It has been reported this week that the president of the Lawn Tennis Association (LTA) Martin Corrie has stepped down on a temporary basis following a complaint into how an allegation of sexual assault by a coach was investigated.
The initial allegation was made back in 2004, when Mr Corrie was at the time a member of the Hertfordshire executive committee where the alleged assault took place.
The LTA has said a new complaint was made to it in December about the way in which the allegation was handled, leading to a ‘comprehensive internal review of the original 2004 case’ and ‘a further independent investigation’ being launched.
This comes shortly after the LTA apologised last year after the conviction of Daniel Sanders, head coach at Wrexham Tennis Centre, for sexual abuse of a young player.
The LTA acknowledged that its safeguarding failed in this case, as Sanders was left in his role despite warnings and complaints.
Sports under increasing scrutiny over their safeguarding of children and vulnerable people
Safeguarding in sport is now a focus for increasing media scrutiny and there have been many concerning allegations coming out of the world of professional football in particular.
Sports clubs and organisations normally have safeguarding policies in place, and whilst the law does not actually mandate that such organisations have policies, they are required to make checks on people working with children under the Safeguarding Vulnerable Group Act 2006.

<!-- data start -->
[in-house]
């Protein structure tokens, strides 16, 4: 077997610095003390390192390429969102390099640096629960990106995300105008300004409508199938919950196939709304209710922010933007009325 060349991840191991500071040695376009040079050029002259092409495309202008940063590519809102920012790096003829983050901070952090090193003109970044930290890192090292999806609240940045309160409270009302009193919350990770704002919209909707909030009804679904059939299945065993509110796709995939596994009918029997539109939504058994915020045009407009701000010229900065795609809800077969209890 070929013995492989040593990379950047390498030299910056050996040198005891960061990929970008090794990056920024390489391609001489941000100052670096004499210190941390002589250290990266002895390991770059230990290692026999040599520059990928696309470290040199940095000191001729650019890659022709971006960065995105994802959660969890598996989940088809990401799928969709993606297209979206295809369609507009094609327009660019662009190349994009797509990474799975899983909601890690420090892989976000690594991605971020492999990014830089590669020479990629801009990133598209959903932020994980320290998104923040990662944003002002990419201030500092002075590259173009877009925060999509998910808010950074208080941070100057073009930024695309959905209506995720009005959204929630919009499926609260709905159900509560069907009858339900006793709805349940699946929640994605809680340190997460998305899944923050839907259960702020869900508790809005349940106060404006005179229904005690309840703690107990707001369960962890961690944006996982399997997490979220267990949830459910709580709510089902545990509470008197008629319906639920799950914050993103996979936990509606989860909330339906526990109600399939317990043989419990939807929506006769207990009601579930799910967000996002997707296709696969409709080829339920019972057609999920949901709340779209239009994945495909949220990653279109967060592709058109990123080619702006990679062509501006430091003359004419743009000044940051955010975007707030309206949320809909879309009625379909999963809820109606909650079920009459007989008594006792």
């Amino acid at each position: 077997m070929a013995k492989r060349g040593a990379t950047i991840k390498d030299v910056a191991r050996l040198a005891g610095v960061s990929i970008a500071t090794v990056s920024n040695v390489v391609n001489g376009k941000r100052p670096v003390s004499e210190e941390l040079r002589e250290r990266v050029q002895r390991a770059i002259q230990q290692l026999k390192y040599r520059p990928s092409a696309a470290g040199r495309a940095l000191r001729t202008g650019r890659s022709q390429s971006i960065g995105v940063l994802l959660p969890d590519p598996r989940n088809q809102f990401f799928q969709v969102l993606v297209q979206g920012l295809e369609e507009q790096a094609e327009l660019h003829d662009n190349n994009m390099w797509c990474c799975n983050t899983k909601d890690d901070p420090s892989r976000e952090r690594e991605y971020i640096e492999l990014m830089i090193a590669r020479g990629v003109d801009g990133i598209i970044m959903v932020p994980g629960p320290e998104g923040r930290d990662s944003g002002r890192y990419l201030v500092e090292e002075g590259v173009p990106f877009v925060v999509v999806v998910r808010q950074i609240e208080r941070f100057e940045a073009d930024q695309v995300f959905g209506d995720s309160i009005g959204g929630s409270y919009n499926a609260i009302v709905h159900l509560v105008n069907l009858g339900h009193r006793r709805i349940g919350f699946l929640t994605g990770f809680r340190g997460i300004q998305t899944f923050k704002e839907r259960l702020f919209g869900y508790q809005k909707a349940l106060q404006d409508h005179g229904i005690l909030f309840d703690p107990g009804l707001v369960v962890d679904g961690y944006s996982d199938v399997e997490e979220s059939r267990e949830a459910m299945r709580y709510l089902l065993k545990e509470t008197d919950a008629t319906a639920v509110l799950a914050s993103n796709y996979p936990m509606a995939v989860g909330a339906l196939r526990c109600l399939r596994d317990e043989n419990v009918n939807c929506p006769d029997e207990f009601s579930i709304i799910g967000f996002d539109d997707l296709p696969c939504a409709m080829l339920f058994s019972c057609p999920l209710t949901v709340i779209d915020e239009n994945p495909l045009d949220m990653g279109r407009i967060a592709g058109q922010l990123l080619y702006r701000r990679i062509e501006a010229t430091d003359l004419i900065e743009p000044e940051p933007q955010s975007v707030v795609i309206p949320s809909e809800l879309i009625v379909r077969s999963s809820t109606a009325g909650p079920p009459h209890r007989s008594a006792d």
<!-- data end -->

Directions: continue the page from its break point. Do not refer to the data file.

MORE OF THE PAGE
There is Government guidance in “Working together to Safeguard Children 2015”, which although primarily designed for statutory agencies such as social workers, also covers the voluntary and community sector who have contact with children and families.
This guidance was updated in February 2017 and a new version coming out in April 2018.
Sample safeguarding policies are also published by organisations such as Barnardo’s and the National Society for the Prevention of Cruelty to Children
Safeguarding concerns call for ‘immediate referral’ – not ‘in-house’ investigations
The Evening Standard reported on the March 5, 2018, that 26 out of 179 aid organisations had told the Government that they had identified “safeguarding” cases since mid-February.
Most safeguarding policies work on the basis that when an allegation of abuse is made, the organisation then has to decide whether to report the allegation to the police and social services.
The policies I have seen generally emphasise the importance of immediate referral (save in cases where it turns out that there is in fact no allegation being made, or the allegation is not about abuse).
The policies also warn against an organisation trying to investigate the veracity of the allegation itself and then deal with it “in-house”.
Sometimes the provisions of a safeguarding policy are simply not followed through, but regrettably there is a temptation in some organisations either to brush the matter under the carpet or to try and investigate internally and then conclude that in fact, nothing has happened.
This is the easy way out, particularly where there is a risk of ‘reputational damage’, but is certainly not the right way, and one which could leave children and vulnerable people at risk.